Massive DNA search for killer rapist in London


Michelle Samaraweera’s sister appeals for help

An unprecedented DNA sweep of residents in 9,000 homes has been launched by detectives in a desperate race to catch a murderer and serial rapist who strikes towards the end of each month.

In a huge operation murder squad detectives have been drafted in from all over London to help complete the canvassing of houses within a 3.4 mile-wide perimeter in Walthamstow, east London.

Senior commanders know it will take at least a month to take a DNA swab from every male matching the description of the attacker and fear another woman will be attacked within days.

The rapist has assaulted at least three women, murdering his last victim and leaving her in a children’s playground.

All men that fit the description of the attacker are being asked to voluntarily give a mouth swab. If they refuse they face further investigation.

Detective Superintendent Vic Rae, from the Homicide and Serious Crime command, who is leading the hunt, said: “This guy has attacked three women in three months and we have got to do everything within our powers to apprehend him before he strikes again. Our concern is that he will strike again before the end of the month.”

RTFA. Stark, scary, provoking a massive police action throughout this community.

The discussion can and should open up to all the relevant questions of civil liberties: Will the coppers destroy unneeded DNA samples? How much time will be spent on the uncooperative?

But, Issue Number 1 remains the task of catching this thug.

Family finds house bulldozed: “Paperwork and GPS coordinates led the demolition crew”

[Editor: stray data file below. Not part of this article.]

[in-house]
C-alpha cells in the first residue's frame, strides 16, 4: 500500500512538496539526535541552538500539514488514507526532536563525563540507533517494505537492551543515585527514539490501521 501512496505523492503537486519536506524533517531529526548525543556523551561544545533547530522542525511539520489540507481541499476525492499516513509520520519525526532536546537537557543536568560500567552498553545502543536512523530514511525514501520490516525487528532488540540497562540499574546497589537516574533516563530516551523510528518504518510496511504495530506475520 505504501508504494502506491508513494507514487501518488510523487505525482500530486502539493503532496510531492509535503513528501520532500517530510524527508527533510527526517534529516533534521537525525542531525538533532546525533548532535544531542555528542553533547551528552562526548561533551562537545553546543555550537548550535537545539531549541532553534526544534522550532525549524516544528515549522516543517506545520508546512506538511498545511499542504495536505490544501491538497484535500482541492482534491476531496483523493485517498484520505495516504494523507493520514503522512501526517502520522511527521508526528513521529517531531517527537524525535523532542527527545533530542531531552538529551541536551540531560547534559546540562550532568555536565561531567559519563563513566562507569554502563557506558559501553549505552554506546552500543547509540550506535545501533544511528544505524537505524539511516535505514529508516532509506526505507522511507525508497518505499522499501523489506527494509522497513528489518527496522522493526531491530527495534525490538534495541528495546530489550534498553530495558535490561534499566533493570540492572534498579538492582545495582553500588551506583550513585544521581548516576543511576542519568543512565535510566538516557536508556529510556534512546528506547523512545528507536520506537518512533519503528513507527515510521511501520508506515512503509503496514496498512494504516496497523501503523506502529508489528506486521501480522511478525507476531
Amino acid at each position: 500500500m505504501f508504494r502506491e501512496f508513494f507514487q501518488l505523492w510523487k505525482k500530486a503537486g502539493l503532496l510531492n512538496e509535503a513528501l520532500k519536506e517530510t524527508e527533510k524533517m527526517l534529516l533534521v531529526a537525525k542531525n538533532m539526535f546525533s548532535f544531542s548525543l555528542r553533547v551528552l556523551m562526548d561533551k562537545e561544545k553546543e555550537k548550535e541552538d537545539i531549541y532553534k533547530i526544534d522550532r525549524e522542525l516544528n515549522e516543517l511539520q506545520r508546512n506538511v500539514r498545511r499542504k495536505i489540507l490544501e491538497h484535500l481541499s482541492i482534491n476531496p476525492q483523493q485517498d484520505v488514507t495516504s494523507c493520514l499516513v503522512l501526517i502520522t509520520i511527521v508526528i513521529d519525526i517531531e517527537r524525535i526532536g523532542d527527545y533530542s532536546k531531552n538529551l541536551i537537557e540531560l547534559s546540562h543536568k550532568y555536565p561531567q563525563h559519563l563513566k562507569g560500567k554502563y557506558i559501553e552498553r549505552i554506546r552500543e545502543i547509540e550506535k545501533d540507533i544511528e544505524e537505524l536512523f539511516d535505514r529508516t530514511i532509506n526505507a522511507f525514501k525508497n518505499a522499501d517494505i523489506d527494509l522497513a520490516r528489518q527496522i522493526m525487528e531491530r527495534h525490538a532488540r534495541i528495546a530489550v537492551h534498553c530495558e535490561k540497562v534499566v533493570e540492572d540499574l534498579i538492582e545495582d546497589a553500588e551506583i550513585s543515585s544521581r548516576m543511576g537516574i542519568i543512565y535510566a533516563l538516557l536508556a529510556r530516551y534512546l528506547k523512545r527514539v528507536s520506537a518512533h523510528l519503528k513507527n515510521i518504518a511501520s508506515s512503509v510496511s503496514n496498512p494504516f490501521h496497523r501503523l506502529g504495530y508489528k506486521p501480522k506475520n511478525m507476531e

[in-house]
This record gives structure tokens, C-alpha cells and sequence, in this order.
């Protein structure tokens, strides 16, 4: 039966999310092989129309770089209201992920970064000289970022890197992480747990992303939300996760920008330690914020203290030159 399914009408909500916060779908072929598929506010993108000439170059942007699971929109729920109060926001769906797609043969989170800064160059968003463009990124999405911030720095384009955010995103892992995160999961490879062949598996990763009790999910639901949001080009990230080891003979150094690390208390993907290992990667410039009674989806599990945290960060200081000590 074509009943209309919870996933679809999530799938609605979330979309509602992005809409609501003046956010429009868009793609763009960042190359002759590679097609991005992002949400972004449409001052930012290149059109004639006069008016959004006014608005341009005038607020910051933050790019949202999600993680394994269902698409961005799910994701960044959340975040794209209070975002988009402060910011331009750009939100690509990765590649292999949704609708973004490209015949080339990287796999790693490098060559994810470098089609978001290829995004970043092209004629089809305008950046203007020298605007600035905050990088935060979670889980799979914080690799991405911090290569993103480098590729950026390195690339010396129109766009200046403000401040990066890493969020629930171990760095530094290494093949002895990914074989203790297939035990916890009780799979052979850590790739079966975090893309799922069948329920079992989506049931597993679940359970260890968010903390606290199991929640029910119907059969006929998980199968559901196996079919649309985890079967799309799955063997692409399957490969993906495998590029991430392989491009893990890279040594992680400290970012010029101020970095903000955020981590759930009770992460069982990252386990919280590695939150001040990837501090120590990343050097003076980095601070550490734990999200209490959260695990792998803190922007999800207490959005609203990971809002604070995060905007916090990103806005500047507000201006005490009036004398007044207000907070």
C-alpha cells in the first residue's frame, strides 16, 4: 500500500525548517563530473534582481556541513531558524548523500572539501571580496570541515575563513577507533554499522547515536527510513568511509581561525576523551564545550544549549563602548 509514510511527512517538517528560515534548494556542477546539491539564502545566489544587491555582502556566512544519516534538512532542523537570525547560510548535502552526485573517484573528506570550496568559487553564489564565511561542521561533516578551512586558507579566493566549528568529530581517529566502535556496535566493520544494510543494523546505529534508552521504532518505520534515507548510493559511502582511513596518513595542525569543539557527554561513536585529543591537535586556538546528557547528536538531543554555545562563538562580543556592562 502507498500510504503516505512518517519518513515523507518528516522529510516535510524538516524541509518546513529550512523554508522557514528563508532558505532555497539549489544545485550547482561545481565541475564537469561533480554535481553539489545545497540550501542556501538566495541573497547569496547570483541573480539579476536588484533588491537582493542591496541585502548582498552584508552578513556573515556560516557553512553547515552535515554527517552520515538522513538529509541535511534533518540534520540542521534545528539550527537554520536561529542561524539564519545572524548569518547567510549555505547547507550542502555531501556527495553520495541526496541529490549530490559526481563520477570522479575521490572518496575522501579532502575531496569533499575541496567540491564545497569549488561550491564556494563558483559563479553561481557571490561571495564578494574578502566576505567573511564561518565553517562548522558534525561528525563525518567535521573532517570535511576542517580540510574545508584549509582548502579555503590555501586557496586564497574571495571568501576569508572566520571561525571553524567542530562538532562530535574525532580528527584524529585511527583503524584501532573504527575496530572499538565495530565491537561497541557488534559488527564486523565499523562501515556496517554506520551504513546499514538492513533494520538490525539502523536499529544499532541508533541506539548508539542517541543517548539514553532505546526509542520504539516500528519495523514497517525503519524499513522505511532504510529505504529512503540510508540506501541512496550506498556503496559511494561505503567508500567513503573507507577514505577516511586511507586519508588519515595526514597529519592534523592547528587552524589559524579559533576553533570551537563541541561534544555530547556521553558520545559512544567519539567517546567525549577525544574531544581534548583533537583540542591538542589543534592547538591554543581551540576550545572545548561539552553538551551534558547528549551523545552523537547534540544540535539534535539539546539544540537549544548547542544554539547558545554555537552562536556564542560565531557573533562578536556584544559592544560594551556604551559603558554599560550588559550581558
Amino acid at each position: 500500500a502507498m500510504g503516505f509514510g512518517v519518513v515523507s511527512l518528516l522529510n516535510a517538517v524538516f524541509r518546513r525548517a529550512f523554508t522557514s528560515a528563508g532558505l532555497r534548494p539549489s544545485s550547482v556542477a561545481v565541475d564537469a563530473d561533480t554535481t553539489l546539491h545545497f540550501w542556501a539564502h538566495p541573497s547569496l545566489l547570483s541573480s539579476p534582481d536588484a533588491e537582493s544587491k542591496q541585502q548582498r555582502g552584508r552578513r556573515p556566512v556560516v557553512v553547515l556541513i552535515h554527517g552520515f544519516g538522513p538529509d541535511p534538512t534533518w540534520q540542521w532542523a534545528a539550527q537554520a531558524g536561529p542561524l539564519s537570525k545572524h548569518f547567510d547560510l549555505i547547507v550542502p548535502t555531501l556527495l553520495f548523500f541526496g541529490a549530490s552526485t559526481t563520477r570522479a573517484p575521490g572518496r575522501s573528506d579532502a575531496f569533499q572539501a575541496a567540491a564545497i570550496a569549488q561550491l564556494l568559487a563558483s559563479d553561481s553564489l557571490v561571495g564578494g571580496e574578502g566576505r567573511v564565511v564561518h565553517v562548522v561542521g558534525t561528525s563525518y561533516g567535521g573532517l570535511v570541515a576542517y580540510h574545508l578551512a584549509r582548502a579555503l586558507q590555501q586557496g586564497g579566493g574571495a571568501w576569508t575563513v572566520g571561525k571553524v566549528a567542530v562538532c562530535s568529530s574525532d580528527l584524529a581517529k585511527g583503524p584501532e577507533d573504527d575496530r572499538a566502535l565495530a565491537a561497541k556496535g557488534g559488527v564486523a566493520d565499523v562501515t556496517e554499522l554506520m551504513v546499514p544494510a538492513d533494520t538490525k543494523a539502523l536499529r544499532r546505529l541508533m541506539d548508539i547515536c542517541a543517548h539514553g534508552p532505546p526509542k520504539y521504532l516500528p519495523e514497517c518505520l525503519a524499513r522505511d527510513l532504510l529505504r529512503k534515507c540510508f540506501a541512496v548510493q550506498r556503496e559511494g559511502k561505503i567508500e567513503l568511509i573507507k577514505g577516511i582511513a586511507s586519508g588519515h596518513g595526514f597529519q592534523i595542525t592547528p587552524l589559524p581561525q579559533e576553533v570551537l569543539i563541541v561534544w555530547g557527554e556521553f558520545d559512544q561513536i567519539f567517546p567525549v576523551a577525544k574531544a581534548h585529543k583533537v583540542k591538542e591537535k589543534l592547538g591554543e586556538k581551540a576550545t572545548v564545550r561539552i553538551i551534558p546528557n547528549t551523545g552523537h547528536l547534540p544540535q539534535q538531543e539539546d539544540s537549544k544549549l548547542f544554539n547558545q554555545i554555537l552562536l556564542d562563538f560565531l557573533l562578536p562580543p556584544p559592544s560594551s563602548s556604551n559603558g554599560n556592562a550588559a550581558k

To Al Byrd and his family, the house contained 2,200 square feet of memories.

His father, Raymond, had built the brick-and-concrete home in 1950 with his bare hands.

Al Byrd of Sandy Springs got a phone call Monday telling him that his family home in Carroll County had been torn down. The steps remain….

“Why did you knock this house down?” Byrd said he asked members of a Marietta demolition company Tuesday morning.

Byrd said a representative of North Georgia Container told him the company was hired by another company, Southern Environmental Services, to raze the home. And that company was hired by Fore Star Property, according to the sheriff’s department report….

Byrd was told paperwork and GPS coordinates led the demolition crew to 11 Byrd Trail. He said no company ever contacted him before leveling the house.

Charlsie Otieno, 60, Al Byrd’s youngest sister, fondly remembers learning her ABCs on the back porch. It was one of the few structures left standing. “This is like a death. It really is.”

The wonders of technology do no good in the hands of fools.

Attempt to open New York State Senate Falters

A day in the life of corrupt political power struggles in the NY State Legislature. It has little to do with democracy. Nothing to do with representing the electorate.

Republicans used a mysterious set of keys to force their way into the Senate chamber for the first time since their leadership coup on Monday. Protesters chanted “Senate not for sale” and banged on the chamber’s windows while Republicans tried to convene. And the Republicans’ vow to resume the session fizzled after one of the two dissident Democrats they were depending on for a quorum, Hiram Monserrate of Queens, walked out of the chamber shortly after the proceedings began…

“The dysfunction and chaos in the Senate has wasted an entire week of the people’s business,” a clearly irritated Gov. David A. Paterson said in a statement released Thursday. He has been largely relegated to the sidelines during the dispute.